UNIV190 The Clarkson Seminar (3 credits)
Engineering and Management Core Requirements
Students are required to complete the following courses:
Engineering and Management
Students are required to complete the following Professional Experience:
Internship, co-op, or directed research related to the student's professional goals
Math and Science Courses for Engineering and Management
Students must complete the following courses:
Engineering Science Courses for Engineering and Management
Students must complete the following courses:
Students must choose one of the following courses:
Business Courses for Engineering and Management
Students must complete the following courses:
A professional elective in E&M is a 3-credit course (or equivalent) that predominantly covers engineering or engineering management knowledge. Examples of such courses include any sophomore-, junior- or senior-level course in engineering; any junior- or senior-level course in a topical knowledge area(s) in the Guide to the Engineering Management Body of Knowledge, 3rd edition, ASEM, 2013; or courses focused on information technology.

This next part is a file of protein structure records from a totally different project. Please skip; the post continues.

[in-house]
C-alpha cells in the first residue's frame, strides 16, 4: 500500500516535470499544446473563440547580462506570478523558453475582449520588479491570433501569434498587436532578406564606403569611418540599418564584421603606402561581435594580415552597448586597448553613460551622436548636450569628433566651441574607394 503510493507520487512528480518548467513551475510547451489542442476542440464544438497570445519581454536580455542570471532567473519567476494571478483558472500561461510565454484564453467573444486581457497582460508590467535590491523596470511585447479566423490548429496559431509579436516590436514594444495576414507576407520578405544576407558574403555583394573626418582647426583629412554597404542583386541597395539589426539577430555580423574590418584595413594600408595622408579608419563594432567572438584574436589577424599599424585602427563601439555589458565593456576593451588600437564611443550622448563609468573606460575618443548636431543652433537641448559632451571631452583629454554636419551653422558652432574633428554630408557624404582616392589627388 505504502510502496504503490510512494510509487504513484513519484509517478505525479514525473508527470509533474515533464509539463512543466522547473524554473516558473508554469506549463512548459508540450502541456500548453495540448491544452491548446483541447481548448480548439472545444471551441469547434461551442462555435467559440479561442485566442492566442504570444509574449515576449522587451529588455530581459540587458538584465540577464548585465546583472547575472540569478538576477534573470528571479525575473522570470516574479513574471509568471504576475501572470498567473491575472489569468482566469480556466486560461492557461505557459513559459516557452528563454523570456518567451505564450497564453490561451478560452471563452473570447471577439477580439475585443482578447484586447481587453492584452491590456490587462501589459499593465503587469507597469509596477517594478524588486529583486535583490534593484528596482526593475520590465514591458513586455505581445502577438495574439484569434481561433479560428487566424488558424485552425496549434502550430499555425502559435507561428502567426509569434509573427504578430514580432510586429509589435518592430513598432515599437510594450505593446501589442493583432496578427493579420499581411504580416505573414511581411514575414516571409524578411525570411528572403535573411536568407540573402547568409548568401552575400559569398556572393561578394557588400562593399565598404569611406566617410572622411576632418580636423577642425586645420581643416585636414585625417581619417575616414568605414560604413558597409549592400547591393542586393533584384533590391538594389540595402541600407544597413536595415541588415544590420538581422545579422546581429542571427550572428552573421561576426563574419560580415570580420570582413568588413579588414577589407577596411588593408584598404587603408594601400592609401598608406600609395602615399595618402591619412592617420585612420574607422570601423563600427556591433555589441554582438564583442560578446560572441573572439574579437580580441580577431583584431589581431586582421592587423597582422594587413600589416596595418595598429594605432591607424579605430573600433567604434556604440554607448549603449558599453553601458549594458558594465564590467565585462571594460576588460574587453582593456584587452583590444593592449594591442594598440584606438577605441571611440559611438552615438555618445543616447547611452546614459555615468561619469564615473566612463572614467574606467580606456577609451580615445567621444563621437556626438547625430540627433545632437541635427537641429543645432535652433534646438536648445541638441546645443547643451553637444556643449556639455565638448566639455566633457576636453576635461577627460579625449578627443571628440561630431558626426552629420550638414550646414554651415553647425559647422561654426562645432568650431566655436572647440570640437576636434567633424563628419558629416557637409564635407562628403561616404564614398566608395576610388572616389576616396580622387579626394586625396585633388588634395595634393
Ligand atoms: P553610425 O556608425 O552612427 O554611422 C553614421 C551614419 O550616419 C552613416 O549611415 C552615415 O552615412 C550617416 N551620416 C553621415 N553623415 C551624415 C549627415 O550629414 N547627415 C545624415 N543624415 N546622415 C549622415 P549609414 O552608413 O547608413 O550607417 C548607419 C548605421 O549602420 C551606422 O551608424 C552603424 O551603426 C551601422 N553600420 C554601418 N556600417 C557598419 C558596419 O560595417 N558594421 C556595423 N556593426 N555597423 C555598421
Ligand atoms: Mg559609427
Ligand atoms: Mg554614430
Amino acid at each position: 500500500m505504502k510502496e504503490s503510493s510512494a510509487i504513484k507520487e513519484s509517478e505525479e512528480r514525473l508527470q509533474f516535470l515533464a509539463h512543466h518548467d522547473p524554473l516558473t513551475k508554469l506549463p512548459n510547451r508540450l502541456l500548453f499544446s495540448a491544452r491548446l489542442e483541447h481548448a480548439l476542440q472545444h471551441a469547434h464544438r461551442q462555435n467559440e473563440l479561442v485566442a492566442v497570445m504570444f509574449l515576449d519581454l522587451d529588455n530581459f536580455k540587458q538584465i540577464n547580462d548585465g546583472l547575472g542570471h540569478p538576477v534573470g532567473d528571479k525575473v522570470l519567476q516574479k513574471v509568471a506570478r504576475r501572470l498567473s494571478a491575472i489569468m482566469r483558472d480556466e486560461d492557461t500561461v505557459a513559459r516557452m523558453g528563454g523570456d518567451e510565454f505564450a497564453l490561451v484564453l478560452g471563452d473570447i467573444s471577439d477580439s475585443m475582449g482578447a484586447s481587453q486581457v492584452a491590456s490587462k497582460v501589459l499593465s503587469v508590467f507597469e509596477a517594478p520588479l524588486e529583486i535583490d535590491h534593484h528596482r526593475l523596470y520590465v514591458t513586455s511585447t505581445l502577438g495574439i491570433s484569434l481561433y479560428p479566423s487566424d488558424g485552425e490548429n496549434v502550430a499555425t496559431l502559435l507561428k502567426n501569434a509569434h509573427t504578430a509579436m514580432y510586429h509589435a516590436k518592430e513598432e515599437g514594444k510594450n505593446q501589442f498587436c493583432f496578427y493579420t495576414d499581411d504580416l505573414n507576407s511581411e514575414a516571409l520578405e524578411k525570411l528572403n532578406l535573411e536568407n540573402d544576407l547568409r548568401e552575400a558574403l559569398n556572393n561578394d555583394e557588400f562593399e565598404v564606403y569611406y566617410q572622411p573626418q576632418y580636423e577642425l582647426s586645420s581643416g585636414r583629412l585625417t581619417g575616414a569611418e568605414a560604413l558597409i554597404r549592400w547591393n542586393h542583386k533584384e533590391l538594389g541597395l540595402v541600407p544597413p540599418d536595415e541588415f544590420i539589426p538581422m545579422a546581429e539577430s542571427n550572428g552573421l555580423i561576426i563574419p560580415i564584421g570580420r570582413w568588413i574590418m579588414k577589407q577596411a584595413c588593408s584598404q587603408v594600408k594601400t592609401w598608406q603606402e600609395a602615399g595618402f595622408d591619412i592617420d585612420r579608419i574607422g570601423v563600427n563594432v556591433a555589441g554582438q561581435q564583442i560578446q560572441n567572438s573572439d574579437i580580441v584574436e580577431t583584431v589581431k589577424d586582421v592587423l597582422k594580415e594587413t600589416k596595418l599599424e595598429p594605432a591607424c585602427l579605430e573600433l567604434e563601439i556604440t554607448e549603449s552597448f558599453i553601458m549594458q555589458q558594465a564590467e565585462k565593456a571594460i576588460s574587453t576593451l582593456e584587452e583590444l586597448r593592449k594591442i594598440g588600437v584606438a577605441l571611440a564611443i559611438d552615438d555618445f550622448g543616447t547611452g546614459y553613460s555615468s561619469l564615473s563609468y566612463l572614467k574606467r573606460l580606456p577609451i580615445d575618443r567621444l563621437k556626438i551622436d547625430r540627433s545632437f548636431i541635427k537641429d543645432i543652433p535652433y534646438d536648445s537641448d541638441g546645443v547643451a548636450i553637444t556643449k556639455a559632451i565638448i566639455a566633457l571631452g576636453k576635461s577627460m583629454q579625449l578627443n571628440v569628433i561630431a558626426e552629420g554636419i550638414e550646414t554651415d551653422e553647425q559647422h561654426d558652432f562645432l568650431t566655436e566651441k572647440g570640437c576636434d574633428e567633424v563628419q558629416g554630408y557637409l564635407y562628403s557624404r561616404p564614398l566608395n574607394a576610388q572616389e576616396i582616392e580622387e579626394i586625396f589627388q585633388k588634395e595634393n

Knowledge Area/University Course Electives
Students will have at least 15 credit hours available to use toward Knowledge Area and/or University Course electives to satisfy the Clarkson Common Experience requirements.
Students will have approximately 3 credit hours available to use toward courses of their choice.
History majors not only explore the past, gaining insights into how societies change over time, but also develop important reading, writing, research and interpretive skills. History represents a fascinating, flexible major that permits you to study the broadest possible range of human experience.
Study of history opens many possible professional doors, rather than preparing students to do one thing. NIU history graduates have gone on to teach in schools; conduct museum and archival work; graduate from law and other professional schools; find work in government, military and private-sector employment; and attend graduate school in a variety of disciplines.
This trial showed that 5% fluorouracil was significantly more effective than imiquimod, MAL-PDT, or ingenol mebutate at 12 months after the end of treatment for multiple actinic keratosis lesions in a continuous area. Findings from the modified intention-to-treat analysis and the per-protocol analysis were similar, which indicates the robustness of the results.
Although there is substantial literature about different field-directed and lesion-directed treatments, studies often lack head-to-head comparisons, differ substantially in choice of outcome measures, and are underpowered.14,21-23 Our randomized clinical trial compared four field-directed treatments with 12 months of follow-up.